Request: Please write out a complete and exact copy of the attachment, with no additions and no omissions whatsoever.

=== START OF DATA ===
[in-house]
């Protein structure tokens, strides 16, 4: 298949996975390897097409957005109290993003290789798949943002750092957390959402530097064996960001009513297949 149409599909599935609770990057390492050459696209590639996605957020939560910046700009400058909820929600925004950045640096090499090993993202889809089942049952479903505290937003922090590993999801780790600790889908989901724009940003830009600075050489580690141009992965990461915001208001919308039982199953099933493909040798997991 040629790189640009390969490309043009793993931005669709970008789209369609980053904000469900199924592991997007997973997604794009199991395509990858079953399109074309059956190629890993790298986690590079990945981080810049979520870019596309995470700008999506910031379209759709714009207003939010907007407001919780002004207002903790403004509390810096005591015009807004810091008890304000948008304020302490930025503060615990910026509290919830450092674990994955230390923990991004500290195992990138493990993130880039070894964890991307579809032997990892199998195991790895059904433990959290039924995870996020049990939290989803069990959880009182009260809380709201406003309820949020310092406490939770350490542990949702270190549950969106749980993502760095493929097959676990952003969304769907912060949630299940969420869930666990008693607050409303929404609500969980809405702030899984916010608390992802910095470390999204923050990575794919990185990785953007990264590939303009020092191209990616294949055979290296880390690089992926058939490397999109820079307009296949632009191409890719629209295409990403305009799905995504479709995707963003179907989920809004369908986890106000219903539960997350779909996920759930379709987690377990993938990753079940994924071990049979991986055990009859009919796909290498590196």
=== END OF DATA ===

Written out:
[in-house]
């Protein structure tokens, strides 16, 4: 298949996975390897097409957005109290993003290789798949943002750092957390959402530097064996960001009513297949 149409599909599935609770990057390492050459696209590639996605957020939560910046700009400058909820929600925004950045640096090499090993993202889809089942049952479903505290937003922090590993999801780790600790889908989901724009940003830009600075050489580690141009992965990461915001208001919308039982199953099933493909040798997991 040629790189640009390969490309043009793993931005669709970008789209369609980053904000469900199924592991997007997973997604794009199991395509990858079953399109074309059956190629890993790298986690590079990945981080810049979520870019596309995470700008999506910031379209759709714009207003939010907007407001919780002004207002903790403004509390810096005591015009807004810091008890304000948008304020302490930025503060615990910026509290919830450092674990994955230390923990991004500290195992990138493990993130880039070894964890991307579809032997990892199998195991790895059904433990959290039924995870996020049990939290989803069990959880009182009260809380709201406003309820949020310092406490939770350490542990949702270190549950969106749980993502760095493929097959676990952003969304769907912060949630299940969420869930666990008693607050409303929404609500969980809405702030899984916010608390992802910095470390999204923050990575794919990185990785953007990264590939303009020092191209990616294949055979290296880390690089992926058939490397999109820079307009296949632009191409890719629209295409990403305009799905995504479709995707963003179907989920809004369908986890106000219903539960997350779909996920759930379709987690377990993938990753079940994924071990049979991986055990009859009919796909290498590196």